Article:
If you must weigh yourself, do so on the same day of the month and at the same time each weigh-in. It is easiest to do this when you wake up, you’ll be able to wear the same thing and generally have eaten the same thing prior to weighing – nothing for approximately 8 hours. You can weigh yourself in between your monthly weigh-in but I caution you to not be too tied to that number instead use it to keep you focused on working out.
Finally, remember a weight measurement in fitness is a time measurement. To get the most accurate idea of how you are doing you must track this measurement over a period of time.
What is a better indicator of health and fitness success – how much you weigh or what your body fat percentage is? Many people don’t like thinking about their fat but its an important factor to be considered when working on your fitness.
Body fat is a measurement used to indicate health. There are a number of ways to measure body fat, all differentiate between your body fat vs your lean mass. Lean mass is everything but the fat, your blood, tissues, fluids, bones, muscles, everything else. When you jump on the scale you are measuring everything, which is not a great indicator of health. Think about a bodybuilder, they may have lots of lean mass and not much fat mass, but they will weigh more, likewise, a person who is thin with low body weight may have higher fat mass and may not be as healthy. Fitness professionals use it to determine goals for clients and how to approach training.
When looking for a professional to read your body fat, keep some limitations in mind. There are many types of body fat tests, and some tests are more accurate. Tester experience is a must. Tests can be less accurate due to your hydration levels, when you worked out last, who is performing the test, and the amount of sites taken (depends on test). The best way to get an accurate picture of your body fat is to begin with one tester, one method, and stick to it. Measure at the same time of the month and same time each time you test.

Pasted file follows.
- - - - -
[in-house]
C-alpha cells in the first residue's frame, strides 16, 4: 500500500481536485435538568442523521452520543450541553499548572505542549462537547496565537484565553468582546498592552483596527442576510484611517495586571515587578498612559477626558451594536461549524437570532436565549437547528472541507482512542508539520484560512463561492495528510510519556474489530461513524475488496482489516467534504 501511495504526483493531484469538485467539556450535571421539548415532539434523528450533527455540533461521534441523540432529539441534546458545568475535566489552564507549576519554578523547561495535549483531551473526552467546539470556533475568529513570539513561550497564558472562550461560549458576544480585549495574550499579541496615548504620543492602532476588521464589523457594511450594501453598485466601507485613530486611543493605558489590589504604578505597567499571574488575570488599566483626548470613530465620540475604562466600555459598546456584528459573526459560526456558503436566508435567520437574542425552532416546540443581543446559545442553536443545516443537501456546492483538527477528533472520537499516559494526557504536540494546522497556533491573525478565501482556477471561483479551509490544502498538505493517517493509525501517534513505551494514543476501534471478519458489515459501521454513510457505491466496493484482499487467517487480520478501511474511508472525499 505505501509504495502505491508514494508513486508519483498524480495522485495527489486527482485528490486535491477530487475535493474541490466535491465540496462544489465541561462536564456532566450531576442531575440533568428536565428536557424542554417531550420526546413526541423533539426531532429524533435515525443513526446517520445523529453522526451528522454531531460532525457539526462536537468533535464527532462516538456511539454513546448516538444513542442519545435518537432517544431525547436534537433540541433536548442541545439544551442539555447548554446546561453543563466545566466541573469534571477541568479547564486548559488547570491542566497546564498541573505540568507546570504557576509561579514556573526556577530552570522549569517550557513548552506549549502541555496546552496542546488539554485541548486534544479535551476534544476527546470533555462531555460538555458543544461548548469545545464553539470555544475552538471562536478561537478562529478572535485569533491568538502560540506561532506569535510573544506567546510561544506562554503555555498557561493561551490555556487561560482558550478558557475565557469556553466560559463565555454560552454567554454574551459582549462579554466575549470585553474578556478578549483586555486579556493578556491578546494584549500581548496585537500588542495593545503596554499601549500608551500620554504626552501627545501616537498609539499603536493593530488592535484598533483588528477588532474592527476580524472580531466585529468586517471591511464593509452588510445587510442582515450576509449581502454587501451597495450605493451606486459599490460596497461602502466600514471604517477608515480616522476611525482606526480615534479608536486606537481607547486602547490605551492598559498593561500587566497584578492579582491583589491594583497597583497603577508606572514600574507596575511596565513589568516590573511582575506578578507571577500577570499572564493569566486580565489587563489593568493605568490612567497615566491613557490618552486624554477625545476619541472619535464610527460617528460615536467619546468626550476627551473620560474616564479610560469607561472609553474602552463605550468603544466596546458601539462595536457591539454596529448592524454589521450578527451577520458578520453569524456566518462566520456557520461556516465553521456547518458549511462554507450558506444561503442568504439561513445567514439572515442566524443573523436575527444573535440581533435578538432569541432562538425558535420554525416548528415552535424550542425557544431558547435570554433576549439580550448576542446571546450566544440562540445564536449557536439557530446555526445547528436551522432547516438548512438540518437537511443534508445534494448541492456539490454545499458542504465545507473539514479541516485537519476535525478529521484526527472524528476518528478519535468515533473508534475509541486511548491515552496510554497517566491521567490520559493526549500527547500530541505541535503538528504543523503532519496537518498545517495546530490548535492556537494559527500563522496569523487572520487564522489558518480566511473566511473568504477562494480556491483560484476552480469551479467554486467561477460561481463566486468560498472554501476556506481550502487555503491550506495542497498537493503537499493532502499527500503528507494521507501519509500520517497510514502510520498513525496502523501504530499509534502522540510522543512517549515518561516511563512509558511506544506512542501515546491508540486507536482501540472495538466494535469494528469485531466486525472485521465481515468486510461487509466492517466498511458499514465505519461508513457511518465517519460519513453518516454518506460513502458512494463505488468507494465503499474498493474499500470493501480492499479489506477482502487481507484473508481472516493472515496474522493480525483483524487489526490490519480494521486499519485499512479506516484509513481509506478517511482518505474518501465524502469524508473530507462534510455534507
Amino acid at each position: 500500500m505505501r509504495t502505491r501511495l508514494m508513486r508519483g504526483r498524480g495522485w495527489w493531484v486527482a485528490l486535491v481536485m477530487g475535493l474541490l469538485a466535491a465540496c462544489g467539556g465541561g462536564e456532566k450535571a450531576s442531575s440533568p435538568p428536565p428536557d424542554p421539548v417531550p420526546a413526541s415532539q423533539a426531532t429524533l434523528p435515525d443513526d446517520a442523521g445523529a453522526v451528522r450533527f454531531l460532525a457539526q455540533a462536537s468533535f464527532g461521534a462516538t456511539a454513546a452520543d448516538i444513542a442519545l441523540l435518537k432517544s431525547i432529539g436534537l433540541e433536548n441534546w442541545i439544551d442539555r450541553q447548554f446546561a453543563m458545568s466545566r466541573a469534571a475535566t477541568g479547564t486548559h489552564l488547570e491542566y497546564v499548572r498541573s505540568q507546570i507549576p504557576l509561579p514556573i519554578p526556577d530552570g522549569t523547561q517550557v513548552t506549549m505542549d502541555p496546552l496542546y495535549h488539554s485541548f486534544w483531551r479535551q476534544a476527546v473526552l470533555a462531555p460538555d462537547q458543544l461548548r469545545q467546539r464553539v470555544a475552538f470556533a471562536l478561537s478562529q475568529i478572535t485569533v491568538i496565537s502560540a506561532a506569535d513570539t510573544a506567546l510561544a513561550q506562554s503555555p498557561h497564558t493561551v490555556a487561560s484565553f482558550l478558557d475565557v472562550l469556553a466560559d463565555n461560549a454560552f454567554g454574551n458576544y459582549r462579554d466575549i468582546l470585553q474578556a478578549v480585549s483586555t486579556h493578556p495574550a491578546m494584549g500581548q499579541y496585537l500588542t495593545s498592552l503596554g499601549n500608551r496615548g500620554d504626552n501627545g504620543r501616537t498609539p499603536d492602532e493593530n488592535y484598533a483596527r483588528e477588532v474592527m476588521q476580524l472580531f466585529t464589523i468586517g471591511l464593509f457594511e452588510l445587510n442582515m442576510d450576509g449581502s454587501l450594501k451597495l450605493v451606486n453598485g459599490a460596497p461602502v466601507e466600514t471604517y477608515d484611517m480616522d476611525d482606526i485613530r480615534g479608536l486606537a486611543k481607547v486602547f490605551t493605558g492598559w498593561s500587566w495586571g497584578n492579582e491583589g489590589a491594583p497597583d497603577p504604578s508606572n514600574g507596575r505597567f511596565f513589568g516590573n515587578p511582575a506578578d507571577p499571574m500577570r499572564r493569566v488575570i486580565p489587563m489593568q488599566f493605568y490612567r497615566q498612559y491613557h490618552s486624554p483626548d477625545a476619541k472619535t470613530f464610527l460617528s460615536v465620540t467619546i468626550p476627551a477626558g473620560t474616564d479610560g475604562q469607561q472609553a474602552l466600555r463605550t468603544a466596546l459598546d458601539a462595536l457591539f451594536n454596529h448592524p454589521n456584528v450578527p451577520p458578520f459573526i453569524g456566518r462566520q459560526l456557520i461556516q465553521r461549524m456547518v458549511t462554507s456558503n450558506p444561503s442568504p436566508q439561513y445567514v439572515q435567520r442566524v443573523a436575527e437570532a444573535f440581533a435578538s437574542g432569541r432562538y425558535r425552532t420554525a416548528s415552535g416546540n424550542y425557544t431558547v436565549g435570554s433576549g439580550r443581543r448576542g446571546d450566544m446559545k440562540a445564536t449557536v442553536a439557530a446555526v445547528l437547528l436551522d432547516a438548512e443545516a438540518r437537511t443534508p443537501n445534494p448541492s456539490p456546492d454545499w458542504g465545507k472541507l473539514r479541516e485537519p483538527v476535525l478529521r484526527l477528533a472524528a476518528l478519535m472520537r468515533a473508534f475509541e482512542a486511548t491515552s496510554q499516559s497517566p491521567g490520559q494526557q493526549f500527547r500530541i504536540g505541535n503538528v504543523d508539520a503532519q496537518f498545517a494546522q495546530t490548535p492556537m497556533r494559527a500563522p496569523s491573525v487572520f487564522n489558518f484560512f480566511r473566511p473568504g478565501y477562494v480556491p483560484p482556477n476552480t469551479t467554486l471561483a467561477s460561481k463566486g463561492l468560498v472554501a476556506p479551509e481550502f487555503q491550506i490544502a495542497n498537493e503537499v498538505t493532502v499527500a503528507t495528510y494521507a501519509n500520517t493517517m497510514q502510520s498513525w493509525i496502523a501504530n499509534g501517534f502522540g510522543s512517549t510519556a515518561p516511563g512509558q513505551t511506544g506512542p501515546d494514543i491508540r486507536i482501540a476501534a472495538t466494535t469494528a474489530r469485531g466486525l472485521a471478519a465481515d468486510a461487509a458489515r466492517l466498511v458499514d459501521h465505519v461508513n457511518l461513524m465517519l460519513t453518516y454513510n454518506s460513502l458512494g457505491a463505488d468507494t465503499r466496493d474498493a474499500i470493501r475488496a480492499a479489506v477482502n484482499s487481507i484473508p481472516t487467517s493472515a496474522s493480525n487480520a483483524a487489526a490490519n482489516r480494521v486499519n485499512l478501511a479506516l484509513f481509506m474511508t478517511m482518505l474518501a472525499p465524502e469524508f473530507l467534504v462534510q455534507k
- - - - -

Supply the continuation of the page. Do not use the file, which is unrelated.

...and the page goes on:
Following these guidelines will allow you to track your progress in a more controlled environment. Remember, bottom line is, if you are moving, you are on your way to health!
Each year millions of Americans decide to lose weight. They jump on the treadmill January 1st and find out its hard. Really hard to change their lifestyle. So what do they do? They quit. They throw up their hands, shake their heads, turn around, and give up. This cycle creates multiple issue for the individuals; not to mention loss of confidence, happiness, and a lower sense of accomplishment. Who is the primary person at the center of this process? Who is the one person who controls the outcome? Who is the person with the power? YOU.
Each year I see many individuals who come in excited, ready for change only to leave six weeks later exhausted, defeated, and disgusted. Hmmm… seems to me we may have misunderstood the work effort involved. Who told you lifestyle change is easy? If the process is going to work you must take responsibility for yourself. No one else is going to do it for you. You can become healthy, you can take the time to take care of yourself. You can do this. You just have to start somewhere. Why not start by walking right now. One foot in front of the other, moving toward your goal of better health.
Cardiovascular health is incredibly important. With February drawing near I thought it appropriate to discuss heart disease, today. Heart disease is the number one killer in America. It kills more people than cancer. What are you doing to protect yourself?
Eight out of eleven risk factors are lifestyle choices, so you do have a choice. There are genetic factors as well, but with the scale tipped greatly toward your daily choices, t is important to understand you have a choice. The three you cannot control are: increasing age, gender, and race. The ones you control: tobacco smoke – especially cigarettes, high cholesterol, high blood pressure, physical inactivity, obesity and overweight, and diabetes. In addition are these two: too much stress and too much alcohol. Physical inactivity is a factor in six of those listed above. Hmmm, the answer seems pretty clear to me, make sure you move your body every day. Begin at your level and exercise, plus make healthy choices when choosing foods and then make sure you eat them!
To strengthen the heart, lungs, and vascular systems we perform cardiovascular training. Choose activities that make you breathe harder and make you sweat, which you can sustain over a period of time. What activities can you do to raise your heart rate? Walk, run, ride a bike (without a motor), swim, rollerblade, climb stairs, play tag with your kids, the list is long and limitless as long as it raises and sustains your heart rate.